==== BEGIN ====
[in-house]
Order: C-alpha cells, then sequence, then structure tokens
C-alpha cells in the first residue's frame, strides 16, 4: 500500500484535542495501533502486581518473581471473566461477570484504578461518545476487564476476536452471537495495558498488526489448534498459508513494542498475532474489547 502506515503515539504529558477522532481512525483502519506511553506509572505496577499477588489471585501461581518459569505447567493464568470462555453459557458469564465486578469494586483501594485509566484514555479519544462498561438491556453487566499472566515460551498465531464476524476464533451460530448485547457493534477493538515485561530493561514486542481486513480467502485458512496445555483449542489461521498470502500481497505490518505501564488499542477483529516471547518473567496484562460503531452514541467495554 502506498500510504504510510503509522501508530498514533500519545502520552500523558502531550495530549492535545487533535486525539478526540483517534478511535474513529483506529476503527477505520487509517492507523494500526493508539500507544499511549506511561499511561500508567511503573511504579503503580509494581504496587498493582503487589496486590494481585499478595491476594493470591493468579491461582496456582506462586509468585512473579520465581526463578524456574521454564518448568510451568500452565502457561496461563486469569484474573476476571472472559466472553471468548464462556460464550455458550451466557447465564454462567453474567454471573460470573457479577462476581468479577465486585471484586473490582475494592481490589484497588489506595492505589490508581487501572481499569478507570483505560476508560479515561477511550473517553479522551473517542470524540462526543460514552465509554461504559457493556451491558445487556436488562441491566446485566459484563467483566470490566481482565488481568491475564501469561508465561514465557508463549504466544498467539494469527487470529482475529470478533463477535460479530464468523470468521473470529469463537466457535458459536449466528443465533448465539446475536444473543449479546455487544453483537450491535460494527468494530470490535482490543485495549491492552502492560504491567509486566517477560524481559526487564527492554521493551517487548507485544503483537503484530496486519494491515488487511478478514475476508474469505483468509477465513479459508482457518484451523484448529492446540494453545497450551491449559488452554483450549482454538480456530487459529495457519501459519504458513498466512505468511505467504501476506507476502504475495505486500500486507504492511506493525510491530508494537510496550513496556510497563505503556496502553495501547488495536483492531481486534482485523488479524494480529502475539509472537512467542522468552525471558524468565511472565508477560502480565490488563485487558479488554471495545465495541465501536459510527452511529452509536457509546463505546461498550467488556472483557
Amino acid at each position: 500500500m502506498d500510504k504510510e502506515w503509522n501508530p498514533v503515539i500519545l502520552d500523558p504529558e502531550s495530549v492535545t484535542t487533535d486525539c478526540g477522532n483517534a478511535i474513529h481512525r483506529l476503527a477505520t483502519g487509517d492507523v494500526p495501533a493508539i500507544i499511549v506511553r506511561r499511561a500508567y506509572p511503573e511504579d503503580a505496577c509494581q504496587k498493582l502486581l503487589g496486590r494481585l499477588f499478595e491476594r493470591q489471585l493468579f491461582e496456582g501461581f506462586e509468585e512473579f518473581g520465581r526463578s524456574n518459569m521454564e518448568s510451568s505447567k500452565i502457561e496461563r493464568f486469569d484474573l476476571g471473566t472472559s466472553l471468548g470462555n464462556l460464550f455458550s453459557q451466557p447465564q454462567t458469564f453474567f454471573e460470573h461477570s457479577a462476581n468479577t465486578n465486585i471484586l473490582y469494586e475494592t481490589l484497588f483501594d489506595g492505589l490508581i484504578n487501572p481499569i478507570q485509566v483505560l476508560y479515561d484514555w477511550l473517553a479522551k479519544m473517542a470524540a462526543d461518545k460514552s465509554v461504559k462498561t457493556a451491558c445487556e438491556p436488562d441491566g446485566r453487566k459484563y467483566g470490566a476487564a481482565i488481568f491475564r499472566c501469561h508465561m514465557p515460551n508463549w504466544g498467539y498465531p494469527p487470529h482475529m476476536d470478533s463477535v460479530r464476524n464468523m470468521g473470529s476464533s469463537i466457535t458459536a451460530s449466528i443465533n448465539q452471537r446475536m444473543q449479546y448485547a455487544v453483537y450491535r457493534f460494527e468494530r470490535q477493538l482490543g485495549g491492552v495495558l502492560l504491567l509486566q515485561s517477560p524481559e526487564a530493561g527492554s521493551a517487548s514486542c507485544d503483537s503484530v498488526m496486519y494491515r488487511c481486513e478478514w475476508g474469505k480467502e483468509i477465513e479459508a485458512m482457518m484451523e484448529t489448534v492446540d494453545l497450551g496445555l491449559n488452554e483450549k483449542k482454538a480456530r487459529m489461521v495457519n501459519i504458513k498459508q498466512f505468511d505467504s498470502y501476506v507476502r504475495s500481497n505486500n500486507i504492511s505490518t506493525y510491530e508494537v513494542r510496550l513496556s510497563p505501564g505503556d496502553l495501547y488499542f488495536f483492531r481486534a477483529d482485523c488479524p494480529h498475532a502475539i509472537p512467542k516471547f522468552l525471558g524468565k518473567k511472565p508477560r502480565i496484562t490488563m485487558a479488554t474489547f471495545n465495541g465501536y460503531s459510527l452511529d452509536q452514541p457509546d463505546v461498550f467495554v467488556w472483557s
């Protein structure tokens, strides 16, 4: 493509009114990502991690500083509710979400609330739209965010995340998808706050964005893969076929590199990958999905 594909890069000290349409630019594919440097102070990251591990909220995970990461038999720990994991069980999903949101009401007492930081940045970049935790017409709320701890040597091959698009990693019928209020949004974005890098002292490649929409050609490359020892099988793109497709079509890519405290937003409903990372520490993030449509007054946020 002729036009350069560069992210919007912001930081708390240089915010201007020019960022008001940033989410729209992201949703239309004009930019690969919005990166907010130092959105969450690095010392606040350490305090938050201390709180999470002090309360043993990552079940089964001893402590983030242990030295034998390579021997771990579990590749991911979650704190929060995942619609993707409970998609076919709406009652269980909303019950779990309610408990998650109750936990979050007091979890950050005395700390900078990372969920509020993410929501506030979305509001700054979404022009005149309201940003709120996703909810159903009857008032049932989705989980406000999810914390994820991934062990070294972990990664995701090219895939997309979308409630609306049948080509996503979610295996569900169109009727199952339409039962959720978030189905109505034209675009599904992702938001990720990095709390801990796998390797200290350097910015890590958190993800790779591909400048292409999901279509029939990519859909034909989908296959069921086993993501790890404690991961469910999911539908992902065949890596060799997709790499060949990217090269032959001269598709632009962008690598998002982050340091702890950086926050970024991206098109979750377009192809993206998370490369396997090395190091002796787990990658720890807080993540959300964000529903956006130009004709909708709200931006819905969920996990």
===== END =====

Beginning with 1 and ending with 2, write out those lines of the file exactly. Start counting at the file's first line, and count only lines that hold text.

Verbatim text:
[in-house]
Order: C-alpha cells, then sequence, then structure tokens